Get Our Newsletter



Links

Columnists



Site Search


Entire (RSS)
Comments (RSS)

Archive Calendar

January 2020
S M T W T F S
« Dec    
 1234
567891011
12131415161718
19202122232425
262728293031  

Guides

How to Become a Bounty Hunter



Tag: terrorism

Trump’s Crackdown on the Border Could Make Airports Less Safe

By Steve Neavling
ticklethewire.com

The Transportation Security Administration, which protects America’s airports by screening passengers, could lose substantial funding to finance President Trump’s crackdown at the southern border.

The Department of Homeland Security is asking for $232 million from the TSA to fund increased security measures at the border, a controversial move that underscores the dramatic shifts in priorities after the 9/11 attacks.

Homeland Security is requesting the money in case Congress doesn’t support a $1.1 billion funding request, according to documents obtained by NBC News.

A DHS spokesman said the agency is “considering all options” to combat the influx of migrants at the southwest border.

“We will continue to work with our workforce to find dynamic solutions and funding to address this very serious problem. As part of this effort, it is our responsibility to explore fiscal mechanisms that will ensure the safety and welfare of both our workforce and the migrant population, which is also reflected in the supplemental request submitted to Congress,” said DHS spokesman Tyler Houlton.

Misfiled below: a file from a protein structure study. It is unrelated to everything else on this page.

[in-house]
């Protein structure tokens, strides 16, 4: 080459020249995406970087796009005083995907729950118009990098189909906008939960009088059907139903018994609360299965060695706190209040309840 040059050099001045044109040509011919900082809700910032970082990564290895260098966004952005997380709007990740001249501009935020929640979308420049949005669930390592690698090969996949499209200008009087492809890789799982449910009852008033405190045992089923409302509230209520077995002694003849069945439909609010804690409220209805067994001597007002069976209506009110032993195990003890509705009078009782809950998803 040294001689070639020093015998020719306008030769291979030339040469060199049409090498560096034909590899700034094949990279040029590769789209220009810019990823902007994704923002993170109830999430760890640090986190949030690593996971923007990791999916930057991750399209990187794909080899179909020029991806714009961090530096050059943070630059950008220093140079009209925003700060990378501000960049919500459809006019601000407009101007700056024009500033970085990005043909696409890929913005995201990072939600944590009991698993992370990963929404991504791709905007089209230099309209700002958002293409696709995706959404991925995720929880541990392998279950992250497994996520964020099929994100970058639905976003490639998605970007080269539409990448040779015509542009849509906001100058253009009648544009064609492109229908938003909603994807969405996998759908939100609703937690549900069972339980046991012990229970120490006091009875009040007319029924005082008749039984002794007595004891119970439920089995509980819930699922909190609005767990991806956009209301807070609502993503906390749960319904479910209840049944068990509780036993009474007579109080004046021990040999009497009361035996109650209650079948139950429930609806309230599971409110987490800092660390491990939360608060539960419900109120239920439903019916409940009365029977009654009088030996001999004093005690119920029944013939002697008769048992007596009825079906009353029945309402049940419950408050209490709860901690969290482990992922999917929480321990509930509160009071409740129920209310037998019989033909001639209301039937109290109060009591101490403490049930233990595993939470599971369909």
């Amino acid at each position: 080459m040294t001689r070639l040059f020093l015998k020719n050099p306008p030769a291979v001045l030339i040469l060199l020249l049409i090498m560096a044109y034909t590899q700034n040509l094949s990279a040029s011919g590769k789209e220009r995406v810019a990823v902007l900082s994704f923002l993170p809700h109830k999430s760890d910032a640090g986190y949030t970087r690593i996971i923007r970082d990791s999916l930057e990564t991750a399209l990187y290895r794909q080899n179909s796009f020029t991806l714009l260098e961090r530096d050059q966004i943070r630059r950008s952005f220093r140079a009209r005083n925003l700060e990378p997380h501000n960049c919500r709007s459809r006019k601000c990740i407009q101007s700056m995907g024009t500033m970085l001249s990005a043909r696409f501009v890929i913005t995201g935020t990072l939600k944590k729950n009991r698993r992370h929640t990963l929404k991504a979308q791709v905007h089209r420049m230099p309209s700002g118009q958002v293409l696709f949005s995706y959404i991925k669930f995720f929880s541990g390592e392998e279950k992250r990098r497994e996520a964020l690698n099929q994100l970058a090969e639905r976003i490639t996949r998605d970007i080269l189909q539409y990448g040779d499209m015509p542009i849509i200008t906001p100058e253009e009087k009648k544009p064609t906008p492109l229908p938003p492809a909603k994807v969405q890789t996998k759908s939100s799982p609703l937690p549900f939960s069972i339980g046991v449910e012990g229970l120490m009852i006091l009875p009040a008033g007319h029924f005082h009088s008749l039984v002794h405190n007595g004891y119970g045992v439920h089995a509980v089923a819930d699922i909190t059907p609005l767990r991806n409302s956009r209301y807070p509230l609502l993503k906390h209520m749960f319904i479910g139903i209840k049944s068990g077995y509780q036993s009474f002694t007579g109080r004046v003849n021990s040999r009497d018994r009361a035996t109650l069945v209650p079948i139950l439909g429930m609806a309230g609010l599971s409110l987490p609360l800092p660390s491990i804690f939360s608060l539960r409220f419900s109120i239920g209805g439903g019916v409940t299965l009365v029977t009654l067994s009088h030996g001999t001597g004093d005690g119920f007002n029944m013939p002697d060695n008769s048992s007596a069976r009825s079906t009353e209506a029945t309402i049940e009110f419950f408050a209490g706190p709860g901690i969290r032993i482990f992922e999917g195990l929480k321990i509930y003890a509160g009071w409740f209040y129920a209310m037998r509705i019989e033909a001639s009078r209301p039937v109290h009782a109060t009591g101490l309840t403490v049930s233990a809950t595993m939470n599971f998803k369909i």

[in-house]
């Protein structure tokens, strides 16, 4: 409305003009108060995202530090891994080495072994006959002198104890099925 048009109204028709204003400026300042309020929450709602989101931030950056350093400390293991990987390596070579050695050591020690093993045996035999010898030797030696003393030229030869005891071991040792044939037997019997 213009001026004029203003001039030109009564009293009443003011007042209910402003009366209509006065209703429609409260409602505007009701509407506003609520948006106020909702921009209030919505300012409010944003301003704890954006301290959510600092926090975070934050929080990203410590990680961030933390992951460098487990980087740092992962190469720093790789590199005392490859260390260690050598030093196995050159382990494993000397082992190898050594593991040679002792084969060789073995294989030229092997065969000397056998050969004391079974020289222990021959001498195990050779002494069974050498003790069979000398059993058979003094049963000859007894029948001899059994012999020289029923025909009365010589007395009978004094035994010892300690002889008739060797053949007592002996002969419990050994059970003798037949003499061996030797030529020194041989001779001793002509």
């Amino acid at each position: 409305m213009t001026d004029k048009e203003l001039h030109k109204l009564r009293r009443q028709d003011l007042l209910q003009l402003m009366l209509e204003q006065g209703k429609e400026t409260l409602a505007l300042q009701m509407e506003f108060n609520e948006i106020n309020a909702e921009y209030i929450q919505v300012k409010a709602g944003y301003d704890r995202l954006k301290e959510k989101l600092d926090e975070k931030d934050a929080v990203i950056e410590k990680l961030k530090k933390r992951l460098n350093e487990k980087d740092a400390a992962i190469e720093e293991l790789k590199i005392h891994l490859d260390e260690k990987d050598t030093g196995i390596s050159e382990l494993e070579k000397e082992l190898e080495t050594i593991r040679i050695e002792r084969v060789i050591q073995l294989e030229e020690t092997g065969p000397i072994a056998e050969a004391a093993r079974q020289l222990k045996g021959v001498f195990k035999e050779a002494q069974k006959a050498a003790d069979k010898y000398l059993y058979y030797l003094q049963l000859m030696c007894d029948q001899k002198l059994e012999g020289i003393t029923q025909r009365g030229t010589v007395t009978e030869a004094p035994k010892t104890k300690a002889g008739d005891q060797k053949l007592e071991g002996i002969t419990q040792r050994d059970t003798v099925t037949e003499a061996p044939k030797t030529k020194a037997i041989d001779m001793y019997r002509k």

Domestic Terrorism Remains ‘Persistent And Evolving,” FBI Official Says

FBI Assistant Director for Counterterrorism Michael McGarrity.

By Steve Neavling
ticklethewire.com

The threats posed by domestic terrorists remain “persistent and evolving,” with the FBI investigating about 850 active cases, FBI Assistant Director for Counterterrorism Michael McGarrity told the House Committee on Homeland Security on Wednesday.

“The FBI assesses domestic terrorists collectively pose a persistent and evolving threat of violence and economic harm to the United States. In fact, there have been more arrests and deaths in the United States caused by domestic terrorists than international terrorists in recent years,” McGarrity said, according to CNN.

Of those cases, about 40% are racially motivated, often involving white supremacists, he said.

Despite this, President Trump has insisted white nationalism isn’t a serious threat, saying “it’s a small group of people that have very, very serious problems, I guess.” That comes after Trump’s lukewarm response to the violent white nationalist rally in Charlottesville, Va., in 2017, that left one person dead and others injured.

During Wednesday’s hearings, Democrats seized on Trump’s insistence on downplaying the threat posed by white supremacists.

“Unfortunately, President Trump has tried to play both sides with domestic terrorism,” said Rep. Bennie Thompson, the Mississippi Democrat who leads the committee. “His unwillingness to denounce and distance himself from these extremists has been taken by many as tacit support.”